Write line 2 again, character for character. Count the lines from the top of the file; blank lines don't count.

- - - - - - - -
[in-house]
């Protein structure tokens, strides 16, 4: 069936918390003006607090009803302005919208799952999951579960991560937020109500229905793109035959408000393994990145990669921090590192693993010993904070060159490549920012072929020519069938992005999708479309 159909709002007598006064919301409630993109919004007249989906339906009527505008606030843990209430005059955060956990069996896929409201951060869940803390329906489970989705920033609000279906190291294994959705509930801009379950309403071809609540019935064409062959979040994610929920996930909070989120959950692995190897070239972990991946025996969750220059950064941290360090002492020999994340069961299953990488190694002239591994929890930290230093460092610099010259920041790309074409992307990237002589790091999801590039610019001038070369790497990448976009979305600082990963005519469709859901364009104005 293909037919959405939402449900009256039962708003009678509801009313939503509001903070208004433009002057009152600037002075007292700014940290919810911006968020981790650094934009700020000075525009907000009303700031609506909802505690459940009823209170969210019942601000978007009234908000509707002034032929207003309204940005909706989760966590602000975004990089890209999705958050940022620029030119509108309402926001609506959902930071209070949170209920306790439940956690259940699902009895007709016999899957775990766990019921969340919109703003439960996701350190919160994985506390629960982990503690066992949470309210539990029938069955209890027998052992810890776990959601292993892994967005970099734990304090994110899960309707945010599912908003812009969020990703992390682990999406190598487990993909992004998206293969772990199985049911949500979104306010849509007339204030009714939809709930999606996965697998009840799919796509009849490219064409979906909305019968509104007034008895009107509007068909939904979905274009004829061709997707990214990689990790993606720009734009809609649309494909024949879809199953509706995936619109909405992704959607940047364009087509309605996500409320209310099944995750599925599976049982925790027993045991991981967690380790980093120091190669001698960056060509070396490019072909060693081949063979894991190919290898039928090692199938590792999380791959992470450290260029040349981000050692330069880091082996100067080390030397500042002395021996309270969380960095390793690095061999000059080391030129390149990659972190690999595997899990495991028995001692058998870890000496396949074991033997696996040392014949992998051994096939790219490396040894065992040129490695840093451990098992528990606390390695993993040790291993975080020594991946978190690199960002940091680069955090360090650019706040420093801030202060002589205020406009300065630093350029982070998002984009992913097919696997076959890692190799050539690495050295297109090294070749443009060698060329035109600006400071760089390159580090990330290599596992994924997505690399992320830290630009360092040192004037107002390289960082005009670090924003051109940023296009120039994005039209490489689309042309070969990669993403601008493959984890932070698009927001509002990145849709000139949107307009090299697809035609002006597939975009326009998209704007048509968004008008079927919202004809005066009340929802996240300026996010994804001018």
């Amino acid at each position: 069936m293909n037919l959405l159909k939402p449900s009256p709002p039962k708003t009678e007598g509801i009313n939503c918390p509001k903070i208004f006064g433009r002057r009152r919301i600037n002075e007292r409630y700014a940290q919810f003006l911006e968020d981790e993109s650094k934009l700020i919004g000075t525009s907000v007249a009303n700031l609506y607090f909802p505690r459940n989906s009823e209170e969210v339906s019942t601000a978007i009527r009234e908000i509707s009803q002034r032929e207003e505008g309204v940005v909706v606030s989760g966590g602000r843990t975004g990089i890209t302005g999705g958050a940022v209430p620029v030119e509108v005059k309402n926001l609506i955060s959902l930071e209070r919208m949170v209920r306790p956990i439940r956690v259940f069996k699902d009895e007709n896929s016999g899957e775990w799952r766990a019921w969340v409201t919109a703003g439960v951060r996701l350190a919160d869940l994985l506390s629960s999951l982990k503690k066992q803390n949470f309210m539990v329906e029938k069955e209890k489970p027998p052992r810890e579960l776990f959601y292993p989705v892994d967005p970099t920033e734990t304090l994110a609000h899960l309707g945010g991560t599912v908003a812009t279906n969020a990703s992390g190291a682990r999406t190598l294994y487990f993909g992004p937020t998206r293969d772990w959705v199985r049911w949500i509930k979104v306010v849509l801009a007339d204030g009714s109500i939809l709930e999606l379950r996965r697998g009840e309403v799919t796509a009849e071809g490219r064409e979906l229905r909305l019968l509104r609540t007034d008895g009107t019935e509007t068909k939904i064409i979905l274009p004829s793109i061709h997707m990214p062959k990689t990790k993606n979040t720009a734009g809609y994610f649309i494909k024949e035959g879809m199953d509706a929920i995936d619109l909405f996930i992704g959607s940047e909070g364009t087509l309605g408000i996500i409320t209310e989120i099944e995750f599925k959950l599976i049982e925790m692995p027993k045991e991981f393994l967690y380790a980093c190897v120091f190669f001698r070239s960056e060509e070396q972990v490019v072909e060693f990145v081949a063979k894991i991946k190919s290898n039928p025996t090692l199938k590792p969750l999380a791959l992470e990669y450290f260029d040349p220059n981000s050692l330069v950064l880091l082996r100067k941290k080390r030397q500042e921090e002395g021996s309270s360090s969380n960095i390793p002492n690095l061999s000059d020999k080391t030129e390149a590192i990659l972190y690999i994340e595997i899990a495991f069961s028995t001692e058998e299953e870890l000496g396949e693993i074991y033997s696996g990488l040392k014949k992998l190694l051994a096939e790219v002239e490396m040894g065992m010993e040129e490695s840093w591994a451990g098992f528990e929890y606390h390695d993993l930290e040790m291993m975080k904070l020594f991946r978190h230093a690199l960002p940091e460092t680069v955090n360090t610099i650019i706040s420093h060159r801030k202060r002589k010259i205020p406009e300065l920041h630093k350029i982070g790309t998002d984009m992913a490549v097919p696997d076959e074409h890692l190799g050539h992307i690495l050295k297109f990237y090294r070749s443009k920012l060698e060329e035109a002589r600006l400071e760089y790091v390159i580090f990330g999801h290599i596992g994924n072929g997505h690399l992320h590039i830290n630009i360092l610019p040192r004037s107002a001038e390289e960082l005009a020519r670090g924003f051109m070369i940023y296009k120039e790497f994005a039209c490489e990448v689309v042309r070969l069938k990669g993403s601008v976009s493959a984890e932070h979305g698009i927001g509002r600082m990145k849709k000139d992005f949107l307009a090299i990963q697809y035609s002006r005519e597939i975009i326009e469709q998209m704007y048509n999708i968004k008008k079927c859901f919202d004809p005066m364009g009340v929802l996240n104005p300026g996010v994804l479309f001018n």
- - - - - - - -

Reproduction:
């Protein structure tokens, strides 16, 4: 069936918390003006607090009803302005919208799952999951579960991560937020109500229905793109035959408000393994990145990669921090590192693993010993904070060159490549920012072929020519069938992005999708479309 159909709002007598006064919301409630993109919004007249989906339906009527505008606030843990209430005059955060956990069996896929409201951060869940803390329906489970989705920033609000279906190291294994959705509930801009379950309403071809609540019935064409062959979040994610929920996930909070989120959950692995190897070239972990991946025996969750220059950064941290360090002492020999994340069961299953990488190694002239591994929890930290230093460092610099010259920041790309074409992307990237002589790091999801590039610019001038070369790497990448976009979305600082990963005519469709859901364009104005 293909037919959405939402449900009256039962708003009678509801009313939503509001903070208004433009002057009152600037002075007292700014940290919810911006968020981790650094934009700020000075525009907000009303700031609506909802505690459940009823209170969210019942601000978007009234908000509707002034032929207003309204940005909706989760966590602000975004990089890209999705958050940022620029030119509108309402926001609506959902930071209070949170209920306790439940956690259940699902009895007709016999899957775990766990019921969340919109703003439960996701350190919160994985506390629960982990503690066992949470309210539990029938069955209890027998052992810890776990959601292993892994967005970099734990304090994110899960309707945010599912908003812009969020990703992390682990999406190598487990993909992004998206293969772990199985049911949500979104306010849509007339204030009714939809709930999606996965697998009840799919796509009849490219064409979906909305019968509104007034008895009107509007068909939904979905274009004829061709997707990214990689990790993606720009734009809609649309494909024949879809199953509706995936619109909405992704959607940047364009087509309605996500409320209310099944995750599925599976049982925790027993045991991981967690380790980093120091190669001698960056060509070396490019072909060693081949063979894991190919290898039928090692199938590792999380791959992470450290260029040349981000050692330069880091082996100067080390030397500042002395021996309270969380960095390793690095061999000059080391030129390149990659972190690999595997899990495991028995001692058998870890000496396949074991033997696996040392014949992998051994096939790219490396040894065992040129490695840093451990098992528990606390390695993993040790291993975080020594991946978190690199960002940091680069955090360090650019706040420093801030202060002589205020406009300065630093350029982070998002984009992913097919696997076959890692190799050539690495050295297109090294070749443009060698060329035109600006400071760089390159580090990330290599596992994924997505690399992320830290630009360092040192004037107002390289960082005009670090924003051109940023296009120039994005039209490489689309042309070969990669993403601008493959984890932070698009927001509002990145849709000139949107307009090299697809035609002006597939975009326009998209704007048509968004008008079927919202004809005066009340929802996240300026996010994804001018």